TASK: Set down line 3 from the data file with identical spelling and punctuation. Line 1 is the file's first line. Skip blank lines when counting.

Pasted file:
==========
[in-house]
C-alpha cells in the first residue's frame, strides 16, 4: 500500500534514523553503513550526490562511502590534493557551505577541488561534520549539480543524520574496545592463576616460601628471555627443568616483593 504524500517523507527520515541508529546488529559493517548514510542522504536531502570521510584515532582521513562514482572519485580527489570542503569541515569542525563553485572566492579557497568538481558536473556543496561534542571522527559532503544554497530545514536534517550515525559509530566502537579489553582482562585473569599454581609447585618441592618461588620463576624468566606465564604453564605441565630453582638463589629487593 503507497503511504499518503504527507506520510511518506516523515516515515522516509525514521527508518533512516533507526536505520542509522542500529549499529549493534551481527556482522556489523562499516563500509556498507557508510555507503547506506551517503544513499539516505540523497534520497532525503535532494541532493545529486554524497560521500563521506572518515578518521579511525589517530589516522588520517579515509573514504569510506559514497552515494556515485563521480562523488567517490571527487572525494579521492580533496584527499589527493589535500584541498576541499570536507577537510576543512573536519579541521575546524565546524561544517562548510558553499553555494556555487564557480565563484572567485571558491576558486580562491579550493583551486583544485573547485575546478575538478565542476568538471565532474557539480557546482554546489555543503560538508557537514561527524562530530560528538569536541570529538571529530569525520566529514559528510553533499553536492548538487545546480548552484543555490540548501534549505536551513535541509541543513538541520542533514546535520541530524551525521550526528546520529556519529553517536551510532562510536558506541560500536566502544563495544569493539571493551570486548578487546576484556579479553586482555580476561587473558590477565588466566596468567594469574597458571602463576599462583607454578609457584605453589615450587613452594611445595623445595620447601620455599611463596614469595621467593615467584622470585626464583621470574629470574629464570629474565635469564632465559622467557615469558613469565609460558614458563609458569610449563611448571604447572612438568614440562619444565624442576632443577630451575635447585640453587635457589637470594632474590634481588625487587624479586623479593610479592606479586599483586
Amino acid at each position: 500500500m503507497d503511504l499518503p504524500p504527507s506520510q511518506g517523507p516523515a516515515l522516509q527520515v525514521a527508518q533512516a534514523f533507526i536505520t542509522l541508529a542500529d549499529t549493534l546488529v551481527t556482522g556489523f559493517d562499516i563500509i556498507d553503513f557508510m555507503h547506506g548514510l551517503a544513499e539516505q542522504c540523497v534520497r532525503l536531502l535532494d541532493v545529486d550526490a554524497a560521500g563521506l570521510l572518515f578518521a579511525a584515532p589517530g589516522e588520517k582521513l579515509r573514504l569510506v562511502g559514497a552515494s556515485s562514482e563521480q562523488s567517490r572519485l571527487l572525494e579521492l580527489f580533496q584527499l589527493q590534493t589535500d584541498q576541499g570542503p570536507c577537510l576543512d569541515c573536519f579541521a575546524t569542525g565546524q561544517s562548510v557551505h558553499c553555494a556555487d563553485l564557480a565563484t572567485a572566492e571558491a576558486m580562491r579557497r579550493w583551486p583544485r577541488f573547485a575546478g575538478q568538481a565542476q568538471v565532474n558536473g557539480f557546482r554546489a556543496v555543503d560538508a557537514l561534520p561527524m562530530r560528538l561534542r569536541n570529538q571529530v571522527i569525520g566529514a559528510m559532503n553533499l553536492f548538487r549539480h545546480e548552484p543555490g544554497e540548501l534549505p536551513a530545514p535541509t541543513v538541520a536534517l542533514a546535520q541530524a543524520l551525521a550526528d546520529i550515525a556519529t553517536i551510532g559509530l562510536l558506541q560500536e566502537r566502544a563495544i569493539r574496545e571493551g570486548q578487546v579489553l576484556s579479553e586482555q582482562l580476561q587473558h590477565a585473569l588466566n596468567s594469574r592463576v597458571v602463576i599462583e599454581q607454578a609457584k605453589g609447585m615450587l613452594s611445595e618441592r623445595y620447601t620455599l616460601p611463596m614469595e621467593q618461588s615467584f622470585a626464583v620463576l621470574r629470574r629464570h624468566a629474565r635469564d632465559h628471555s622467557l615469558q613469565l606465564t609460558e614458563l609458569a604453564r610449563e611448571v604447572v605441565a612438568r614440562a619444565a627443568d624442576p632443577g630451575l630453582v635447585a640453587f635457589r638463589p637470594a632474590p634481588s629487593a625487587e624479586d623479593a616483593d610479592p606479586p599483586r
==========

Amino acid at each position: 500500500m503507497d503511504l499518503p504524500p504527507s506520510q511518506g517523507p516523515a516515515l522516509q527520515v525514521a527508518q533512516a534514523f533507526i536505520t542509522l541508529a542500529d549499529t549493534l546488529v551481527t556482522g556489523f559493517d562499516i563500509i556498507d553503513f557508510m555507503h547506506g548514510l551517503a544513499e539516505q542522504c540523497v534520497r532525503l536531502l535532494d541532493v545529486d550526490a554524497a560521500g563521506l570521510l572518515f578518521a579511525a584515532p589517530g589516522e588520517k582521513l579515509r573514504l569510506v562511502g559514497a552515494s556515485s562514482e563521480q562523488s567517490r572519485l571527487l572525494e579521492l580527489f580533496q584527499l589527493q590534493t589535500d584541498q576541499g570542503p570536507c577537510l576543512d569541515c573536519f579541521a575546524t569542525g565546524q561544517s562548510v557551505h558553499c553555494a556555487d563553485l564557480a565563484t572567485a572566492e571558491a576558486m580562491r579557497r579550493w583551486p583544485r577541488f573547485a575546478g575538478q568538481a565542476q568538471v565532474n558536473g557539480f557546482r554546489a556543496v555543503d560538508a557537514l561534520p561527524m562530530r560528538l561534542r569536541n570529538q571529530v571522527i569525520g566529514a559528510m559532503n553533499l553536492f548538487r549539480h545546480e548552484p543555490g544554497e540548501l534549505p536551513a530545514p535541509t541543513v538541520a536534517l542533514a546535520q541530524a543524520l551525521a550526528d546520529i550515525a556519529t553517536i551510532g559509530l562510536l558506541q560500536e566502537r566502544a563495544i569493539r574496545e571493551g570486548q578487546v579489553l576484556s579479553e586482555q582482562l580476561q587473558h590477565a585473569l588466566n596468567s594469574r592463576v597458571v602463576i599462583e599454581q607454578a609457584k605453589g609447585m615450587l613452594s611445595e618441592r623445595y620447601t620455599l616460601p611463596m614469595e621467593q618461588s615467584f622470585a626464583v620463576l621470574r629470574r629464570h624468566a629474565r635469564d632465559h628471555s622467557l615469558q613469565l606465564t609460558e614458563l609458569a604453564r610449563e611448571v604447572v605441565a612438568r614440562a619444565a627443568d624442576p632443577g630451575l630453582v635447585a640453587f635457589r638463589p637470594a632474590p634481588s629487593a625487587e624479586d623479593a616483593d610479592p606479586p599483586r